"There was a system in place — it was pretty old," Garlisch said. "We came in, we upgraded the system, took our time, had about a year to really understand the ins and outs of each department, what their needs were, and wants. And then built from the ground up a complete, custom intranet site for our scouting staff and incorporating now our coaching staff.

"So it's been a process, but we're really trying to hit every group on the football ops team to help them out, improve efficiency and time spent so they can use that time to better themselves, to watch film to help them," Garlisch added.

One of the ways the group increases efficiency is through synthesizing data that comes in — and there is a lot of it. With the advent of advanced metric groups like Pro Football Focus, Temme says there's been a major increase of available information in recent years.

"I would say on a given play, before Pro Football Focus, we had maybe 30 to 35 tangible data points for every play — a tackle, an assist, yards, what have you. Now we have 550," Temme said. "The amount of information we're receiving both in pro and college now is exponentially greater than it was for both prior regimes — and really before the genesis of Pro Football Focus. I think that has had a tremendous impact on the way we looked at stats."

It's also changed the way teams are able to analyze situations.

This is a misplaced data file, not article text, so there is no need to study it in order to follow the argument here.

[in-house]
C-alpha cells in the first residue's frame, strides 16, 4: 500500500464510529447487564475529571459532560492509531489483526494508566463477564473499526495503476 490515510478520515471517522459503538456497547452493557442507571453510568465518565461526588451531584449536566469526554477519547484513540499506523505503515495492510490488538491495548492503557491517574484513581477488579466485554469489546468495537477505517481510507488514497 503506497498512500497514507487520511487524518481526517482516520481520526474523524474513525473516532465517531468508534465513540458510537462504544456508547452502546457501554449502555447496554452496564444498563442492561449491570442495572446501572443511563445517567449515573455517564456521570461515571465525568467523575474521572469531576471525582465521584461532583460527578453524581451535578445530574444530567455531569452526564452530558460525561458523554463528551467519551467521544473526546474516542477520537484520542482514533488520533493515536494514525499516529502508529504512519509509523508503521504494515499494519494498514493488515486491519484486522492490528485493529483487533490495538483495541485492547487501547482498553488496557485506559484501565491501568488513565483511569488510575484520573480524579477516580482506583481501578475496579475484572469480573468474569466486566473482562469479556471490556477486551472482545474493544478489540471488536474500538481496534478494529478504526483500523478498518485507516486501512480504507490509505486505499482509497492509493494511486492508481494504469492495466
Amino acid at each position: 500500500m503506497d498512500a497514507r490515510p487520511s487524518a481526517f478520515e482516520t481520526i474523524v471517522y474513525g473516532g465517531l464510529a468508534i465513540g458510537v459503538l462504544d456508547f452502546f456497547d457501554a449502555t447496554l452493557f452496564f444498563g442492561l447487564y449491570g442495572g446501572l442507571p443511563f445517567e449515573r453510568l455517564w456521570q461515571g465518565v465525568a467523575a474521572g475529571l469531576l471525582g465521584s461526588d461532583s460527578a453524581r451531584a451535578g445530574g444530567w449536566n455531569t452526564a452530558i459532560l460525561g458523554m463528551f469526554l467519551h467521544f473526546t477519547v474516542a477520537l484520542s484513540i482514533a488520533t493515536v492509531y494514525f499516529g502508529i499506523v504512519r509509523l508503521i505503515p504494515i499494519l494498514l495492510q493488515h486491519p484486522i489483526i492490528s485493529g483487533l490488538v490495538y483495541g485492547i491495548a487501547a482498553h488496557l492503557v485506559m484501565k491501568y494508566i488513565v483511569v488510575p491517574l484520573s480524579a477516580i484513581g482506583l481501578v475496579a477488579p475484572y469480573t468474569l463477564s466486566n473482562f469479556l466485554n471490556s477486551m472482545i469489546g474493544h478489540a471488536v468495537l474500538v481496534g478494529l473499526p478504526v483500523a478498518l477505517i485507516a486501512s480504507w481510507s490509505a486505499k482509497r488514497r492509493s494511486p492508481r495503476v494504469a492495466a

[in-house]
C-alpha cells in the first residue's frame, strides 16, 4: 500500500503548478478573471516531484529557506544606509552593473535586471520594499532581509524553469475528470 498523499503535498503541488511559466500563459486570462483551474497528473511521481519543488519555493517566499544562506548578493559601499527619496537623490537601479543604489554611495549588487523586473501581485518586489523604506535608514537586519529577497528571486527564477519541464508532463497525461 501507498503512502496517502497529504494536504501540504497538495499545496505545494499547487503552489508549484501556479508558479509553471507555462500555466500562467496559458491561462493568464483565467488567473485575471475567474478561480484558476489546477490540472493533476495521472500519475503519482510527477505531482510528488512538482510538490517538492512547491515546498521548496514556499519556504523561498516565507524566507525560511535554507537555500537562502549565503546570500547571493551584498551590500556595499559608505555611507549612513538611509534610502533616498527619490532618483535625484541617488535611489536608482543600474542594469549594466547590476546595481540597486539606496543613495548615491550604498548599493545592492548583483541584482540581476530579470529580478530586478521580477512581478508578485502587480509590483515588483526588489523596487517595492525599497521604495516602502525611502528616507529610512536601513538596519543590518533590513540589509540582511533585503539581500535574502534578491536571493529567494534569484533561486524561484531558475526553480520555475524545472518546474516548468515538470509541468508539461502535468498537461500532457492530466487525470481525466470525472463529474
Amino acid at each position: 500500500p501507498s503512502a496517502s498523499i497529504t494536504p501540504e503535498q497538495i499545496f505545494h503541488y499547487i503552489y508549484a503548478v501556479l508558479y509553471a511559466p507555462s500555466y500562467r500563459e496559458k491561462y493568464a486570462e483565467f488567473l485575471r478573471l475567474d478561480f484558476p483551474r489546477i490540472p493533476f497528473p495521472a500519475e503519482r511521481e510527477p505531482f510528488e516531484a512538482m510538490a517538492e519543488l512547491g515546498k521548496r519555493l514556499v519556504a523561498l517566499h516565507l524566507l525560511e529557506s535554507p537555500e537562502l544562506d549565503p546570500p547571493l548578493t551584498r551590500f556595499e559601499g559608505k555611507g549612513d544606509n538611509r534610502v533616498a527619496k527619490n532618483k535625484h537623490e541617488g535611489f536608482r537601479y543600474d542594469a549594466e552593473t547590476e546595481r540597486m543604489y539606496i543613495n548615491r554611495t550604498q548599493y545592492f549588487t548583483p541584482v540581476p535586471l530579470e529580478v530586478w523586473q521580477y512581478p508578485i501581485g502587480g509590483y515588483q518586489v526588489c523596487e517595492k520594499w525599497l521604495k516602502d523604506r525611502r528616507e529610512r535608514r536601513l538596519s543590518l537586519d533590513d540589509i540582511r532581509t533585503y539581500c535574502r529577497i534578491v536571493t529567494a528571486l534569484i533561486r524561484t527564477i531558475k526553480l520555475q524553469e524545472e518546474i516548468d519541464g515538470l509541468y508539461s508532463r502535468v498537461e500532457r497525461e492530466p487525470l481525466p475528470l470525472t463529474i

"I like to look at all the stats that we've accumulated — 550 columns wide — and now look at it by, really, it's criterion. So, now only look at this from third down. Only look at it when it's seven-plus yards for down and distance," Temme said. "There's so many examples of that. But that really has revolutionized how we've used statistics and also the ability to analyze the data from college and pro."

With the NFL Draft coming up, the data the nerd's nest has gathered becomes that much more important. While analytics certainly aren't the only basis for player selection, information the nerd's nest has gathered can be a useful tool.

"I think what happens is, when you're doing a corner or a wide receiver, you may rely on different subsets of the data that are specific to each of those two positions," Snead said. "What I think you use that also for is to go, hey, is my intuition correct? Is there some case studies, is there some history there that shows that, yes, that intuition is correct. Or is it off a little bit? And I think with each decision that you make, whether it's a certain position, whether it's a certain situation in a game, whether it's even the coaches using to self-scout — you use that history to see if, hey, if there's a lesson in that history that you can apply to future decisions."

But even after the draft is complete, the nerd's nest will have plenty to do under head coach Sean McVay's new staff.

"Les has done a great job implementing some of those people on his staff, where they're able to give you information. And it's things that we'll use, football-wise, throughout the course of the year when we gameplan, as well," McVay said. "It's not exclusive to just the draft stuff, but it'll also be very helpful when we go into game planning and some of those numbers, just from a preparation standpoint. I think it's been very helpful and it's definitely a valuable tool to utilize."